Thursday, November 15, 2012

Old Tires Get a New Life, Support a Good Cause

by Mistie Dawn

According to the Department of Environmental Conservation an estimated 18-20 million waste tires are created in New York state alone. That is a LOT of tires. That number is without calculating world wide waste and several decades of accumulation making tire waste a growing problem.

The Associated Press

Tires can be difficult to recycled due to their rubber content. Their vulcanized rubber doesn't melt down very easily making it costly to break them down. Tires are also very large and take up a lot of landfill space and can trap methane gas.

Excitingly, I have begun to see a few creative products made from recycled tires on the market. Everything from burning tires for energy (which can create other types of pollution issues), playground equipment, door matts, pots, house decor, wallets, messenger bags, handbags and shoes.

Enters, a company specializing in recycled tire products. Their focus is tire sandals made in Tanzania. Purchase proceeds go to help build a sustainable economy through micro-loans for other Tanzania entrepreneurs. These sandals are the most common footwear worn by the Maasai people, who travel long distances with their herds of sheep and cattle to find water. Due to their availability, durability and ability to protect their feet from desert thorns these tire sandals have become "traditional" footwear. Here are a few of the styles available which are hand made by TZandal crafts people.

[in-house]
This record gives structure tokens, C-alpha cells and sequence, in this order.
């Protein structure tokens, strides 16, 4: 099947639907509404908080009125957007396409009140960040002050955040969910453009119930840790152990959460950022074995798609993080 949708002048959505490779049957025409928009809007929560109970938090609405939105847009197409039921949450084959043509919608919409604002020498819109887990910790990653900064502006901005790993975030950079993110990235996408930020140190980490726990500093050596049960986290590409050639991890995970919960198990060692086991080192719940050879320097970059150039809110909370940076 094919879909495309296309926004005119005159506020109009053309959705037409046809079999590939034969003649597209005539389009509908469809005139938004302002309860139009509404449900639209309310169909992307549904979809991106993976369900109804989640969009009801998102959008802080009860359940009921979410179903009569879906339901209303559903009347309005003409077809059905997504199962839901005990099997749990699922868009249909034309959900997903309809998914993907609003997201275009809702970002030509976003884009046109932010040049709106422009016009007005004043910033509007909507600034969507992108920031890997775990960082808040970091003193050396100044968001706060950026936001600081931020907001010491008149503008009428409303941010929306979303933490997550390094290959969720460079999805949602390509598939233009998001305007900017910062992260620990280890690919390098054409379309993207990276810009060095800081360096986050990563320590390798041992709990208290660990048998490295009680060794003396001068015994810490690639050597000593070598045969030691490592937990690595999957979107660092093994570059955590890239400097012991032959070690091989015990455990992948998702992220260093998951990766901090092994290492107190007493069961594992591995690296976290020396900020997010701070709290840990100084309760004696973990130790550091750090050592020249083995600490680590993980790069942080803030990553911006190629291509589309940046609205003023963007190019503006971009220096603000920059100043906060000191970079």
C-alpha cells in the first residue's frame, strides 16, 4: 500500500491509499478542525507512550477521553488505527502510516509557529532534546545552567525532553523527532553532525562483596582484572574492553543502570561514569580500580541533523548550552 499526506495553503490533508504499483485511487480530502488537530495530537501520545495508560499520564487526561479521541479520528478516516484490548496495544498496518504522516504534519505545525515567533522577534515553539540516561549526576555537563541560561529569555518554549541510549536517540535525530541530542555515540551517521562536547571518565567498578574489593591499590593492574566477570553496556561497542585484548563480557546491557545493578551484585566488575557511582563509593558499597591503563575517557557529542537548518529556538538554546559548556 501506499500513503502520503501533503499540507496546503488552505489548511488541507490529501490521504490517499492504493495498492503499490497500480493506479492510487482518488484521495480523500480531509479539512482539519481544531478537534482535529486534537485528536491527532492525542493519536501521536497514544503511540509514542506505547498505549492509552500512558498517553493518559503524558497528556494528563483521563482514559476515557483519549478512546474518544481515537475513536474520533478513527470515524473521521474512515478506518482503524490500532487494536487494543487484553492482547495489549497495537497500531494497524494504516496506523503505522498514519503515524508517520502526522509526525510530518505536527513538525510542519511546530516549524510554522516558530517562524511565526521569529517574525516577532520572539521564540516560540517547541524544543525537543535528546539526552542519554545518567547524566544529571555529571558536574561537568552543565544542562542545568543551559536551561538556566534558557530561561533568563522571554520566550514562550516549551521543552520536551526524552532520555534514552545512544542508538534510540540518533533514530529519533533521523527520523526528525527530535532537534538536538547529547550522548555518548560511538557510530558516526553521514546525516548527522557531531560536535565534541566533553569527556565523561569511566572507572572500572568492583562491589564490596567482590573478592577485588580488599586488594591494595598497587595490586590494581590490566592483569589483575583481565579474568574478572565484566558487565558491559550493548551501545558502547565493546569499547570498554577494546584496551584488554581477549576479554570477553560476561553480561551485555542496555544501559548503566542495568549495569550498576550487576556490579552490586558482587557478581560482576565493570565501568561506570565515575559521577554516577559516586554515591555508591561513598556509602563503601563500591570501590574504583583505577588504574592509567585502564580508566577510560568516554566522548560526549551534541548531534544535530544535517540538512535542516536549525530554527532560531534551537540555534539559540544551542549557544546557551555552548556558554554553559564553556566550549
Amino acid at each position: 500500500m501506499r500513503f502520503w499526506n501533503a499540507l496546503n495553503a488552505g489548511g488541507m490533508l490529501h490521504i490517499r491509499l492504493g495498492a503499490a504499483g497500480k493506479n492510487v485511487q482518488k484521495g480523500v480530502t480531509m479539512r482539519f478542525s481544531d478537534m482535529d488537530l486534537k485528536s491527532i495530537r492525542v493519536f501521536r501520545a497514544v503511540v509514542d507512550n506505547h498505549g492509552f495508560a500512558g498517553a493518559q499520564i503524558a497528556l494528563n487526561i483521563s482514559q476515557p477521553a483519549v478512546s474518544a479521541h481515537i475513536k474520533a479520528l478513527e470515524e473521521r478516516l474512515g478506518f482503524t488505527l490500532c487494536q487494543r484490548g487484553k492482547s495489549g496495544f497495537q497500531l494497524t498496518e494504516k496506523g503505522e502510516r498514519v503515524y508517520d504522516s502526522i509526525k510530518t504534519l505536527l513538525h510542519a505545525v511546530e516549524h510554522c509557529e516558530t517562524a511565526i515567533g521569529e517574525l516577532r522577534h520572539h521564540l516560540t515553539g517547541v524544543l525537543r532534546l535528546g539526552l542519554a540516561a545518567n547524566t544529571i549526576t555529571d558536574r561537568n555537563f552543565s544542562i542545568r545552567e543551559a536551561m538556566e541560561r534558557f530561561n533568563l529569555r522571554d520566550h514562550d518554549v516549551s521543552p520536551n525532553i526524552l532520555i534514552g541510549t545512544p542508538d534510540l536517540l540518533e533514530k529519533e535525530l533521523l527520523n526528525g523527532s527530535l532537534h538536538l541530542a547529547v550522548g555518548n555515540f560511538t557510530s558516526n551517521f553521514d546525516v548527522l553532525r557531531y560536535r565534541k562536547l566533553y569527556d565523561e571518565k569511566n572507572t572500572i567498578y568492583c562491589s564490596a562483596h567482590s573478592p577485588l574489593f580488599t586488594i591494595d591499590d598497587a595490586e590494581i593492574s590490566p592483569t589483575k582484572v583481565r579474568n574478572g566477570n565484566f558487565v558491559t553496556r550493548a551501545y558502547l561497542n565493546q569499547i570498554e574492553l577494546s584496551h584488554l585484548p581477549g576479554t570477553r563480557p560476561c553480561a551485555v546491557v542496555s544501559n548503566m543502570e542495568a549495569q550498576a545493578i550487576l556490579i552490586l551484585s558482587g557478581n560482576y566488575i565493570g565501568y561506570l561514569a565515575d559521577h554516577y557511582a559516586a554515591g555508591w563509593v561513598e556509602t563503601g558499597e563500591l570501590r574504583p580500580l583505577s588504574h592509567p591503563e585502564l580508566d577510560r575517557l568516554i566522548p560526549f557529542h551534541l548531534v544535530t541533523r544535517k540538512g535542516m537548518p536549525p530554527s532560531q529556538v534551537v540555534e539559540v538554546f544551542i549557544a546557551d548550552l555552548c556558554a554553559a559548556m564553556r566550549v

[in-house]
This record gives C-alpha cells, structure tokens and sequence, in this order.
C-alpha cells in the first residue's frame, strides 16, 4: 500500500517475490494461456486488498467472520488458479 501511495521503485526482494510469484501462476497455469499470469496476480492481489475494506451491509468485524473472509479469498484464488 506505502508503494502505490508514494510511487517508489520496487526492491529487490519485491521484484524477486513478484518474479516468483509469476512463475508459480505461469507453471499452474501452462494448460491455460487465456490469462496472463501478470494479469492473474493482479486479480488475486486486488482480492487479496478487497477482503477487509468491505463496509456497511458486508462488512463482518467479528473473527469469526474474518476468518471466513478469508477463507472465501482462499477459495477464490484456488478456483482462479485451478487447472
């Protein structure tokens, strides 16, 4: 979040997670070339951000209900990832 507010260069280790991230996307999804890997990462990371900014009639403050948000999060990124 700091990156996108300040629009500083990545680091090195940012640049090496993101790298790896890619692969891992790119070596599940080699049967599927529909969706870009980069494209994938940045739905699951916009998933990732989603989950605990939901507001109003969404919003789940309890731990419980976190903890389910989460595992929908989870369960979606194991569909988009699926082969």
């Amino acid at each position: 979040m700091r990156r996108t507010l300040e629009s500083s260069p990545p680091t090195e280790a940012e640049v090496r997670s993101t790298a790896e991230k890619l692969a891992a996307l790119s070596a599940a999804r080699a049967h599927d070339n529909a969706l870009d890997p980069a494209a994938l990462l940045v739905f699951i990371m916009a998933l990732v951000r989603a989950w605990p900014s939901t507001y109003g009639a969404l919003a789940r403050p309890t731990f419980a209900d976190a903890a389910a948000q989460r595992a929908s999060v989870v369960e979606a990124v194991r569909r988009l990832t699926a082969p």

Kugesi Tire Sandals

Maasai Tire Sandals

Nyoka Tire Sandals

Ruff, rugged and a very cool way to reuse tire waste and a great way to support entrepreneurship in a developing country!


  1. Are these available in the United States? I would wear a pair of these for summertime walking about and in the backyard. What a wonderful way to recycle tired. I've driven past tire graveyards on the highway where there are just thousands of tires sitting and doing nothing. So glad they are making use of some.

  2. Perfectly serviceable sandals. I think it's wonderful that the Masai and other African people are using recycled goods like this. I don't see why we couldn't here as well. Make them fashionable.


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